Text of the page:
>> To: ba-acappella@yahoogroups.com <mailto:ba-acappella%40yahoogroups.com
          >> >
          >> Date: Tuesday, July 14, 2009, 1:24 PM
          >>
          >> Any suggestions on how to help tone-deaf students? With one of my
          >> students, if I provide a single pitch and ask her to imitate it, she
          >> can't; the pitch she provides is off by at least 3 whole steps. Also,
          >> she seems unable to sing a simple "do-re-mi".. .etc scale - instead of
          >> advancing by whole steps and half steps, she's doing almost an
          >> arpeggio by 3rds or something. She doesn't understand how small the
          >> range is for whole steps and half steps.
          >>
          >> I don't know if she's clinically tone-deaf, but for all intents and
          >> purposes she seems that way so far
          >>
          >> [Non-text portions of this message have been removed]
          >>
          >>
          >>
          >
          >
          >
          >- Deke Sharon
          >TotalVocal - www.totalvocal.com • 800.579.9305
          >CASA - www.casa.org • CAP - www.capublish.com
          >The House Jacks - www.housejacks.com • Vybration - www.vybration.net
          >
          >
          >
          >[Non-text portions of this message have been removed]
          >
          >
          >
          >------------------------------------
          >
          >ba-acappella: The Bay Area A Cappella Community
          >http://www.baac.net
          >To unsubscribe, send an email to unsubscribe@...
          >Sponsored by www.Local2Me.com: ask your neighbors!Yahoo! Groups Links
          >
          >
          >
        • Kevin Ryan
          First thing is to establish if in fact there is a diagnosis of amusia- defects in rhythm pitch timbre harmonics and melody. This possibly genetically
          Message 4 of 7 , Jul 17, 2009
          • 0 Attachment
            First thing is to establish if in fact there is a diagnosis of amusia- defects in rhythm pitch timbre harmonics and melody. This possibly genetically determined and inheritable disorder has a prevalence of about 4% of the general population if one is using one of the components and less than 1% for all five listed above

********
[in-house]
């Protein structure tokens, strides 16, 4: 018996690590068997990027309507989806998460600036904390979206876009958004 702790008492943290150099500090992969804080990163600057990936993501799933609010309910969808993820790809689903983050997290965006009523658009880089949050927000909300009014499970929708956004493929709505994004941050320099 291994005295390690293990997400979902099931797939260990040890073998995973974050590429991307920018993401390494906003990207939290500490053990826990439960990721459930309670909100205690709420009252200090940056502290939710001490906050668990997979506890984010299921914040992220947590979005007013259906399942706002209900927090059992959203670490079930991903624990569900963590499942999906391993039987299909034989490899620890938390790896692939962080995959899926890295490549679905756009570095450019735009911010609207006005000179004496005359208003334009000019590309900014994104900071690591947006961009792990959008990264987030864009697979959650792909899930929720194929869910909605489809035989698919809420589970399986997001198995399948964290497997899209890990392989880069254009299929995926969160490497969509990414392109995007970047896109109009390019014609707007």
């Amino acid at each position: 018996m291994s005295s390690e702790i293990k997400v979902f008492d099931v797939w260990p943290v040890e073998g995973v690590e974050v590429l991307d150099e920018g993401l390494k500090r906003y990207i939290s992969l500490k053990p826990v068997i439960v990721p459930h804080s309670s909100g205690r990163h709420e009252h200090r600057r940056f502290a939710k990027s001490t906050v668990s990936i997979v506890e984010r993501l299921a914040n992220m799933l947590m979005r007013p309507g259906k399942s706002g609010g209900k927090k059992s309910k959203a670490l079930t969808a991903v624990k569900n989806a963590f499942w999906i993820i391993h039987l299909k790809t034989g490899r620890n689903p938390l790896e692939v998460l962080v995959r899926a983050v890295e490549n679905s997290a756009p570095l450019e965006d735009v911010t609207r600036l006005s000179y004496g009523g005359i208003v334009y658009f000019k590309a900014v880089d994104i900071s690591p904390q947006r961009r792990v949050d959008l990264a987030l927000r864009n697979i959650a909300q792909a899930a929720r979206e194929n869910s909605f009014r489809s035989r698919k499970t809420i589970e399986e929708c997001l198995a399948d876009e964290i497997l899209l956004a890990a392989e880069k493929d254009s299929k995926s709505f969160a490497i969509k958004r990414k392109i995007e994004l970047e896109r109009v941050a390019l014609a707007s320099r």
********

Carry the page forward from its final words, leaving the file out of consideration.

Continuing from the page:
There are a number of ways this can be done and a correct diagnosis is essential before embarking on trials and tribulations that may or may not bear fruit proportionally to the validity of the diagnosis



            One on line test ( audiologists also can offer some testing as well as tests found available through centers with neuropsychological testing capabilities-most universities) testing is) http://www.delosis.com/listening/home.html



            More recent research suggest not only a possible hereditary component but an as yet non described molecular or neuroanatomic basis as the subconscious brain in some series of patients with the correct diagnosis retains the ability to discern these features of music while the conscious brain does not, it seems to disconnect.



            There are no well know proven highly effective therapeutic maneuvers when the diagnosis of amusia is established.,



            One can try to help individuals sense the associated cycles per second elicited in various body parts and adjunctive devices and train some association that way in a manner not too dissimilar from one small component of what Annie Sullivan did with Helen Keller ( remember , scripting signing and n lip reading with some functional cues were also used) but if the diagnosis is correct, there is really little one can effectively do as of yet.



            Here is some interesting reading



            Tune Deafness: Processing Melodic Errors Outside of Conscious Awareness as Reflected by Components of the Auditory ERP.
            Braun A, McArdle J, Jones J, Nechaev V, Zalewski C, et al.
            PLoS ONE 3(6): e2349.
            doi:10.1371/journal.pone.0002349
            Click Here For Full Length <http://www.plosone.org/doi/pone.0002349> Article





            Thanks



            DR Ryan who no kidding, uses the Nome De Guerre Tony Deaf in his pro bono performance, creative and music life



            From: ba-acappella@yahoogroups.com [mailto:ba-acappella@yahoogroups.com] On Behalf Of elisqoe
            Sent: Friday, July 17, 2009 1:02 PM
            To: ba-acappella@yahoogroups.com
            Cc: Chih-Hung Chen; Kevin Lee
            Subject: Re: [ba-acappella] Dealing with a Tone-Deaf student





            Having worked with a person who seemed tone deaf, I would like to contribute the notion that sometimes there is a lack of bodily awareness as to where the person might sense vibrations while singing high or low pitches.

            This might be remedied if, while the coach is demonstrating the tones, he/she also touches the place on his/her own body (not the student's) where the vibration is easily felt and/or focused. With high pitches, one may feel the vibratory sensations from the cheek bones on up to the region of the third eye, whereas with low pitches, one can feel the vibratory sensation from the neck on down through the chest cavity, etc. Even if the student is not matching the pitch correctly, you can ask the student to indicate where the student is feeling the vibration of the tone in her/his body, and that may be useful to you, the coach, as you proceed through the lesson.